Stockholm metro starts to roll after outage

Stockholm’s metro system was back in operation around midday on Thursday after a seven hour power outage left an estimated 100,000 passengers stranded.

Stockholm metro starts to roll after outage
The Alvik transit hub at 8.46am on Thursday, September 30th

“We are running two trains every 10 minutes between Odenplan and Alvik. But the transports are working – and that is a relief,” said Jesper Petersson at local transport operator SL.

Starting at 4.11am Thursday morning, problems arose with the electrical systems serving the green and blue metro lines in the Swedish capital, leaving many routes at a complete standstill.

The malfunction halted traffic between Alvik and Odenplan on the green line, as well as between Kungsträdgården and Västra Skogen on the blue line.

Replacement buses were deployed, but most of the 100,000 commuters affected by the outage were forced to find alternate routes to work.

“It is never possible with such a major disruption to replace all metro departures with buses. One bus takes around 100 passengers, ten buses are needed to replace a full train. So there are a large number of morning travellers who are affected,” Pettersson said on Thursday morning.

Some transit hubs became so crowded during the morning rush hour that SL was forced to call in security guards to ensure commuters didn’t fall down on the tracks, according to the Dagens Nyheter (DN) newspaper.

A problem was traced to a switchboard in Kristineberg and technicians were finally able to solve the problem shortly before 12pm.

“It is from there that the power is transmitted along the tracks and it is there that something has gone wrong,” Pettersson said.

Delays along the green line are expected to continue the rest of the day, according to SL’s website. And while trains continue to function on other parts of the Stockholm metro, trains normally serving those sections have also been delayed due to the green and blue line malfunctions.

On Wednesday the Stockholm metro’s red line was also halted due to a power failure.

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The world’s longest art gallery will soon be even longer

Did you know that Stockholm is home to what is commonly called the world’s longest art gallery? Deep under the earth, the Stockholm metro stations host a diverse spectrum of art and sculptures. This week new additions were announced.

The world’s longest art gallery will soon be even longer

In the 1950s Stockholm opened its brand new subway system – complete with art.

The governing Social Democratic party of Sweden felt at the time that art should not be isolated, but rather an integral part of Stockholm, accessible by all.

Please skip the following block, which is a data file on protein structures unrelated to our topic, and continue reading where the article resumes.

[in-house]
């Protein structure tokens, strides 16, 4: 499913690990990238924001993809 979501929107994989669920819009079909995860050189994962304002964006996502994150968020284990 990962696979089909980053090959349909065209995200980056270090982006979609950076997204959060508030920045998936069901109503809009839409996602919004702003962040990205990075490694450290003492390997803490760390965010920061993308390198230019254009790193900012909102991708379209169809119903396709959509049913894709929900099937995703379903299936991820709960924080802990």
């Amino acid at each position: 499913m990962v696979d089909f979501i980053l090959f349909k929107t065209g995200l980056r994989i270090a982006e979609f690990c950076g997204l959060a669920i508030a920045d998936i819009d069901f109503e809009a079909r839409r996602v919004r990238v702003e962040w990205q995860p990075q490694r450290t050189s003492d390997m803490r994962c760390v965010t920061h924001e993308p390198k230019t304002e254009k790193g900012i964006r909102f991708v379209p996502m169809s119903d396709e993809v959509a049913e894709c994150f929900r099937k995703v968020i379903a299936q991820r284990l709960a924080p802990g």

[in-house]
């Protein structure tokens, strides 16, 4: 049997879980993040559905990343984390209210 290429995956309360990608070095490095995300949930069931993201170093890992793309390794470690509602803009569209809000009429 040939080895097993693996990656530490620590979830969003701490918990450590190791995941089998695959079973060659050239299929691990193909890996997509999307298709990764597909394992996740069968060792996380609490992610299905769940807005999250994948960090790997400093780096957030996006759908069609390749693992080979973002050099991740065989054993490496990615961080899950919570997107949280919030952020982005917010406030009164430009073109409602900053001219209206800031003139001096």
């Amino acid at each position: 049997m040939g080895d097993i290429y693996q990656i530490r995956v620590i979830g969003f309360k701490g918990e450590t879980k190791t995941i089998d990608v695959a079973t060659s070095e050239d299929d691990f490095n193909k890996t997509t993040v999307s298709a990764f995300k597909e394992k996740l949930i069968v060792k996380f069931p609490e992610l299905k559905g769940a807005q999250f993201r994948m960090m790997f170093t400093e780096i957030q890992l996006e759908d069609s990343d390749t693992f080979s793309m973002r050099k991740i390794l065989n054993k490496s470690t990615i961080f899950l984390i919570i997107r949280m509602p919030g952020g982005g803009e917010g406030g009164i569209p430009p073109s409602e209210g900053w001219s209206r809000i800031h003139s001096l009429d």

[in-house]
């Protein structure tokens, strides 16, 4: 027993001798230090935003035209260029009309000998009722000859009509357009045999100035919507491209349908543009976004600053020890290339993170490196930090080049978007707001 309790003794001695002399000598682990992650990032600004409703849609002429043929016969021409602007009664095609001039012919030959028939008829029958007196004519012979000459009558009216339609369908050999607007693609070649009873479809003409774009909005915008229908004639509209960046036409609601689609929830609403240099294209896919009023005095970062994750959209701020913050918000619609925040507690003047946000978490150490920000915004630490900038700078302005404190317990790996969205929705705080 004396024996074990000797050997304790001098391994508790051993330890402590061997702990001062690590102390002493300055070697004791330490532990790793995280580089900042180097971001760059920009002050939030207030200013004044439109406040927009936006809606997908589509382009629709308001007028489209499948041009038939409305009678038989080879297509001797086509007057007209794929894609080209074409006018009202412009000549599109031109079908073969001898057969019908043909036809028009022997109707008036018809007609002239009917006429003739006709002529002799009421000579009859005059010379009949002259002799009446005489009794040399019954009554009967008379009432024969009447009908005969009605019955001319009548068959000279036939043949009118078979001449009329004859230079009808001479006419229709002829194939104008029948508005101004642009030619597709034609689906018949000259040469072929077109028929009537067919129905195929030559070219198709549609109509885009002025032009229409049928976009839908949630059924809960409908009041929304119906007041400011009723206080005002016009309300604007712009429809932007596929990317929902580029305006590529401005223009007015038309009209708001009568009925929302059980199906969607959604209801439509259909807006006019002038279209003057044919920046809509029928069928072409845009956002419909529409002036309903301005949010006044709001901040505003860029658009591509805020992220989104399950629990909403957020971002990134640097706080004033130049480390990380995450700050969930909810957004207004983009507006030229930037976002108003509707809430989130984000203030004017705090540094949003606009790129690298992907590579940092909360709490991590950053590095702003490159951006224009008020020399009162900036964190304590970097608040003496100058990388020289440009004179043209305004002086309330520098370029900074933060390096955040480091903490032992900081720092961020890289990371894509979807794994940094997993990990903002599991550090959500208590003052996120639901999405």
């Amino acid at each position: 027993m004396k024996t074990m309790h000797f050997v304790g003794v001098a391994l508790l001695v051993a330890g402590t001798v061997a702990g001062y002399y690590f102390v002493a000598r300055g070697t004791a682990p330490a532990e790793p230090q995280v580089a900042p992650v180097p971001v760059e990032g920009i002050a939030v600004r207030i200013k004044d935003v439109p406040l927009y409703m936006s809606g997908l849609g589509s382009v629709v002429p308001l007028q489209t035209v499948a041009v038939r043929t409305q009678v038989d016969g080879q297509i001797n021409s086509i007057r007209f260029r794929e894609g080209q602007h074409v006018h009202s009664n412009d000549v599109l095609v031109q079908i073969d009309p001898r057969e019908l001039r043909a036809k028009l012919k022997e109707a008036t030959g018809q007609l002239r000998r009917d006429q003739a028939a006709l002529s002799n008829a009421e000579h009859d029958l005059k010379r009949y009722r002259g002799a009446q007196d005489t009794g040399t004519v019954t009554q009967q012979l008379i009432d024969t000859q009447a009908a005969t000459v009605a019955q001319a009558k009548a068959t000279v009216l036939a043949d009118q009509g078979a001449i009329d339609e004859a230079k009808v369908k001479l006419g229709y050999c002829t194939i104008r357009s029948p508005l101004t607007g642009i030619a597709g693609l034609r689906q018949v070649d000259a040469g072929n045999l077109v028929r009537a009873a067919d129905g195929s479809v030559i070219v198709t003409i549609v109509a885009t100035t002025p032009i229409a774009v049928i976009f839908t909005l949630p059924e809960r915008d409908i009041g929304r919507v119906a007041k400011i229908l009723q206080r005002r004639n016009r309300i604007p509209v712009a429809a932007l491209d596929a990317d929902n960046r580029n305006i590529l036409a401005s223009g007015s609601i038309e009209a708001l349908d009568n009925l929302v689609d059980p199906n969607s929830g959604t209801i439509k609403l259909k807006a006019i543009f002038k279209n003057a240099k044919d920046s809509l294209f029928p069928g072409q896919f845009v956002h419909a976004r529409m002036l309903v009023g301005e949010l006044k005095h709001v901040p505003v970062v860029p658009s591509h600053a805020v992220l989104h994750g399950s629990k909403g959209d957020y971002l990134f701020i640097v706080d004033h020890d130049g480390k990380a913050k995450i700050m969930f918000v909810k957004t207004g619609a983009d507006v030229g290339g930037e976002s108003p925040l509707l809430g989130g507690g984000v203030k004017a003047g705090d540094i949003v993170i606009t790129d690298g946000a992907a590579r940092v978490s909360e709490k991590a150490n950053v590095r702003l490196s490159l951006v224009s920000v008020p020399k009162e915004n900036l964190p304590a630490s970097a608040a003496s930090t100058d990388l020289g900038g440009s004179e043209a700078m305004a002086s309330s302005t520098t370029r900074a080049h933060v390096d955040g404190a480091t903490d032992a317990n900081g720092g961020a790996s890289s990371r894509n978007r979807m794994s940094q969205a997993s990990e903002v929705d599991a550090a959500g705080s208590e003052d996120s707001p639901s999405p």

The tradition has stayed alive, and today 47 stations have art underground and 53 feature artistic works above ground. More than 150 artists have contributed to decorating the stations with sculptures, mosaics, paintings, 3D installations, carvings, and more.

 “Stockholm was expanding at the time, with many people moving to the suburbs for work,” says Birgitta Muhr, a sculptor who produced art for the Högdalen subway station several years ago.  

“A subway system needed to be created to connect the city, and they wanted art to come to every man and woman. There were lotteries in which you could win a collection of prints from a famous painter for a cheap price, and then they launched a competition to find artists to paint and create sculptures for T-Centralen.”

Last year the Swedish government announced it would be expanding the Stockholm metro system, investing some 25.7 billion kronor ($3.9 billion) in new stations and vehicles.

Specific measures include extending the blue line metro past Kungsträdgården with five new stations: Sofia, Hammarby kanal, Sickla, Saltsjö-Järla, and Nacka Forum. A new stretch will also be built connecting the blue line's planned Sofia station with the Gullmarsplan transit centre on the green line.

North of Stockholm, the blue line will be extended past Akalla and connected to the commuter rail line at Barkaby Station, with a stop at the Barkabystaden district currently under construction in Järfälla along the way.

From Odenplan, a new branch will be built with two new stations, Hagastaden and Arenastaden.

This week the Stockholm Transit Authority (SL) and Stockholm County announced which artists will be creating designs for ten new metro stations, as well as new art at the existing Odenplan and Gullmarsplan stations.

One of the new stations will be the Sofia Station on Södermalm. Artist Thomas Carlsson created a design featuring a large elephant head.

“When I was little I had a cousin who lived in an apartment in Husby,” Carlsson explains. “I was impressed that the apartment building used animal heads instead of numbers for the floors. So my cousin lived on the lion floor.”

Carlsson thought that a similar principle would work well on train platforms, helping visitors to orient themselves.

“It could sound something like this: 'Take the subway from Kungsträdgården towars Nacka Forum, get off at Sofia, and walk towards the elephant sculpture.”

Another station will feature an art project entitled “Skylines”, by Georg Zey, Axel Lieber, Hans Hemmert, and Thomas Schmidt.

“Public art can shift a given context in order to open the gaze up to other aspects of reality,” the artists said in their description of the project.

“The aim is a new characterization of the site and the viewer’s relationship to what he perceives and experiences there. Successful artistic interventions enrich not only the site in general, but also people, who can experience it as an extension of their private sphere.”

Here are some of the other new designs: